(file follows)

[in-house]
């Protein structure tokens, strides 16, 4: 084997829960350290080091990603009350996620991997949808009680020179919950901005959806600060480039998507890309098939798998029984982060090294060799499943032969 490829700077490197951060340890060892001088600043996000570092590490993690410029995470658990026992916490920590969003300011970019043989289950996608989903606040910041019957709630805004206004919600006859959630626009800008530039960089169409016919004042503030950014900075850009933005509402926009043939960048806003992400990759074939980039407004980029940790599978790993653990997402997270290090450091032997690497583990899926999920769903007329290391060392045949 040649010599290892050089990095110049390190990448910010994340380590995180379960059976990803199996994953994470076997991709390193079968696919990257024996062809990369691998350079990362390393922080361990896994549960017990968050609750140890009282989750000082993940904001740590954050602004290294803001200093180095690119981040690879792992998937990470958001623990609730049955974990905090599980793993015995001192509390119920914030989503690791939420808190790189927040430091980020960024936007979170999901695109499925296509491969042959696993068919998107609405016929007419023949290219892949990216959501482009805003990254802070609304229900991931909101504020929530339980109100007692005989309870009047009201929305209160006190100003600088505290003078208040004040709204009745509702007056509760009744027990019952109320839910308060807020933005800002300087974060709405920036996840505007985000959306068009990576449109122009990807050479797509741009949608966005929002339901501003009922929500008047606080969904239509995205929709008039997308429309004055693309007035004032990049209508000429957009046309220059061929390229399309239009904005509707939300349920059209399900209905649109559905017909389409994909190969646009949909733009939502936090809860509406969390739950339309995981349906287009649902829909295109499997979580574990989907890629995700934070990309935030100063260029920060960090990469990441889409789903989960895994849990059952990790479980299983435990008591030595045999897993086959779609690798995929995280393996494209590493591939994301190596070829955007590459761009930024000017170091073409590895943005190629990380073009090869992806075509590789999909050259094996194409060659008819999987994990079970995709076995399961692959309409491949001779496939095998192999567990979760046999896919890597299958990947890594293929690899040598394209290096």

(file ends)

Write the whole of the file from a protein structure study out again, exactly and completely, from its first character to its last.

[in-house]
């Protein structure tokens, strides 16, 4: 084997829960350290080091990603009350996620991997949808009680020179919950901005959806600060480039998507890309098939798998029984982060090294060799499943032969 490829700077490197951060340890060892001088600043996000570092590490993690410029995470658990026992916490920590969003300011970019043989289950996608989903606040910041019957709630805004206004919600006859959630626009800008530039960089169409016919004042503030950014900075850009933005509402926009043939960048806003992400990759074939980039407004980029940790599978790993653990997402997270290090450091032997690497583990899926999920769903007329290391060392045949 040649010599290892050089990095110049390190990448910010994340380590995180379960059976990803199996994953994470076997991709390193079968696919990257024996062809990369691998350079990362390393922080361990896994549960017990968050609750140890009282989750000082993940904001740590954050602004290294803001200093180095690119981040690879792992998937990470958001623990609730049955974990905090599980793993015995001192509390119920914030989503690791939420808190790189927040430091980020960024936007979170999901695109499925296509491969042959696993068919998107609405016929007419023949290219892949990216959501482009805003990254802070609304229900991931909101504020929530339980109100007692005989309870009047009201929305209160006190100003600088505290003078208040004040709204009745509702007056509760009744027990019952109320839910308060807020933005800002300087974060709405920036996840505007985000959306068009990576449109122009990807050479797509741009949608966005929002339901501003009922929500008047606080969904239509995205929709008039997308429309004055693309007035004032990049209508000429957009046309220059061929390229399309239009904005509707939300349920059209399900209905649109559905017909389409994909190969646009949909733009939502936090809860509406969390739950339309995981349906287009649902829909295109499997979580574990989907890629995700934070990309935030100063260029920060960090990469990441889409789903989960895994849990059952990790479980299983435990008591030595045999897993086959779609690798995929995280393996494209590493591939994301190596070829955007590459761009930024000017170091073409590895943005190629990380073009090869992806075509590789999909050259094996194409060659008819999987994990079970995709076995399961692959309409491949001779496939095998192999567990979760046999896919890597299958990947890594293929690899040598394209290096």